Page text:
The Dubai International Film Festival: Take nine
The Dubai International Film Festival recently celebrated its 9th year. Dan Butkovich talks to Alice Gustafson about those all-important technical requirements.
When you open a film festival at one of the biggest cinemas in the Middle East with a movie that went on to receive a total of 11 Oscar nominations, you know the standards for the technical equipment need to be high. Indeed, the 9th edition of the Dubai International Film Festival (DIFF) opened with Ang Lee’s latest 3D offering: Life of Pi, which at the time of writing, is up for a prestigious gong in the technical categories of best picture, cinematography, visual effects, sound editing, sound mixing and film editing.
Naturally, the A/V requirements needed to show this film in all its technical glory must be top of the line; something that is not lost on DIFF’s director of festival development, Dan Butkovich. ‘We’ve got an 18.8 by 9m screen and 1, 836 seats, and I’m pretty sure that this cinema is probably the biggest one in the Middle East,’ he says whilst giving Pro Audio Middle East a tour of the Madinat Jumeirah Theatre. ‘All the gear shows up in six days and gets taken down in two. For this, we rely on a small army of people.’
DIFF 2012 was its biggest yet, screening 260 films in just seven days. Opting to source local resources and expertise, the festival once again put its faith in Gearhouse Staging Connections. ‘We have been working with them since we started nine years ago and they’ve been unbelievably supportive of us – including when we ask for those last minute special requests that film festivals always do,’ he laughs. ‘If it’s not broke, don’t fix it! They are almost always able to help us out. They know this market very well, and this venue.’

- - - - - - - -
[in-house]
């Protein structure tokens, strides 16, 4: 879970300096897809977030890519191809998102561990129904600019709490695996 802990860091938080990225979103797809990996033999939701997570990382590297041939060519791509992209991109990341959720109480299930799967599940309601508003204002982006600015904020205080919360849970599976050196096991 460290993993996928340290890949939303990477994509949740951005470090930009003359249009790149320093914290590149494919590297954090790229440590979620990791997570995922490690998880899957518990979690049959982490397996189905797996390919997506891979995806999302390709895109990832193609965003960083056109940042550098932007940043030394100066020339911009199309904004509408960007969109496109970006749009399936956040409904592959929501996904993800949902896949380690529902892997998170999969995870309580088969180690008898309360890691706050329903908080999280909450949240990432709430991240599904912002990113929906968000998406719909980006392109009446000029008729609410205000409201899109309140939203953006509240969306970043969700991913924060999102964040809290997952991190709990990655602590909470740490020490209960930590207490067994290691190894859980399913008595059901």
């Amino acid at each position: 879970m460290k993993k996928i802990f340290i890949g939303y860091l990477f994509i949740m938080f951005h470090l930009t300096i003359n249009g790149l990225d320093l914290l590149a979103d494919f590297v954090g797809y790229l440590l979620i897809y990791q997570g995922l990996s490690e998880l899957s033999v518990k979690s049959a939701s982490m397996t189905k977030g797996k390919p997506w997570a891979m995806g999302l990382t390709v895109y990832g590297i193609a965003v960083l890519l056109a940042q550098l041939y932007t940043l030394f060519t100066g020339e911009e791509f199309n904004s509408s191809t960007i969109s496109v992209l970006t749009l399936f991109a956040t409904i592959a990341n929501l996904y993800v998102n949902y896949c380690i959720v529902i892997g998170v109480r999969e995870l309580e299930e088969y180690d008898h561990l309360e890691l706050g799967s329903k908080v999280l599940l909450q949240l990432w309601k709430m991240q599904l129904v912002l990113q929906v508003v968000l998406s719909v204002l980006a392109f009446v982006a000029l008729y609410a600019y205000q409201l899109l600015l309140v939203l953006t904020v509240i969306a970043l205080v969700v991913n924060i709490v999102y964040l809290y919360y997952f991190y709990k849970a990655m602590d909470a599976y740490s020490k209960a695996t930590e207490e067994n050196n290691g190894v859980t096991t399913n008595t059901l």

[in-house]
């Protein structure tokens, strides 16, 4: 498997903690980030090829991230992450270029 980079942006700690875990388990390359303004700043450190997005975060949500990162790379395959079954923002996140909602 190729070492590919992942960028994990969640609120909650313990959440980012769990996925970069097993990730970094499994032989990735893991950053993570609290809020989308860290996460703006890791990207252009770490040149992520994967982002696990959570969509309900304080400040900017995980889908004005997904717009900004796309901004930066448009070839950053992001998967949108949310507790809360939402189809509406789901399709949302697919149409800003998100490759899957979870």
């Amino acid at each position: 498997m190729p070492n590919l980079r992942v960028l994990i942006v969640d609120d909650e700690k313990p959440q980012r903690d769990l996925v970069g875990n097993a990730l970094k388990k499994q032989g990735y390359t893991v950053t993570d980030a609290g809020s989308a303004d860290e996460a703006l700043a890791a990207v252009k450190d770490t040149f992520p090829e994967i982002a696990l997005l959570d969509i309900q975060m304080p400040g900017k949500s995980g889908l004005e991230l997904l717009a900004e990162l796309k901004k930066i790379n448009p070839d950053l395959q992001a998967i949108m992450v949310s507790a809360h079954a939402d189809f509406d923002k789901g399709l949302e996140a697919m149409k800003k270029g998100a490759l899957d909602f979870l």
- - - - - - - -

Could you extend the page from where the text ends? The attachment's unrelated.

As with any other film festival in the world, DIFF has a strict budget. ‘As much as people would like to believe that Dubai has this unlimited pool of cash at the ready, it’s not true,’ he insists. ‘Gearhouse has worked with us really well over the years to support our requests and work within these budgets.’
Local firm Al Laith was also called upon for scaffolding duties and for the steel decking grandstand, which had to be altered to accommodate the theatre’s growth from 1,338 to 1,836 seats.
‘Gearhouse come in first and start the rigging and trussing while the grandstand is being built,’ he explains. ‘It’s all orchestrated so that we can work simultaneously without stepping on top of each other. As soon as the grandstand is built and the carpet comes in, the couches come in and the chandeliers go up. Meanwhile the sound is being tweaked up until about two days before. So it’s about four and a half days from an empty venue to what you see now.
‘Then the audio guys come in and Dolby-certify the venue, which this theatre is,’ he adds. ‘Dolby have been fantastically supportive to us, and they send in a technician. We are helped out locally, but a lot of the stuff comes in internationally as well – as there aren’t 2,000 pairs of Dolby 3D glasses in the market! We source that and they bring in their processors.’
These took the form of CP750 cinema sound processors, which the festival started using in 2011. The venue has also benefitted from a pair of Christie’s new CP4230 4K DLP cinema projectors, which proved especially useful for DIFF’s two 3D offerings.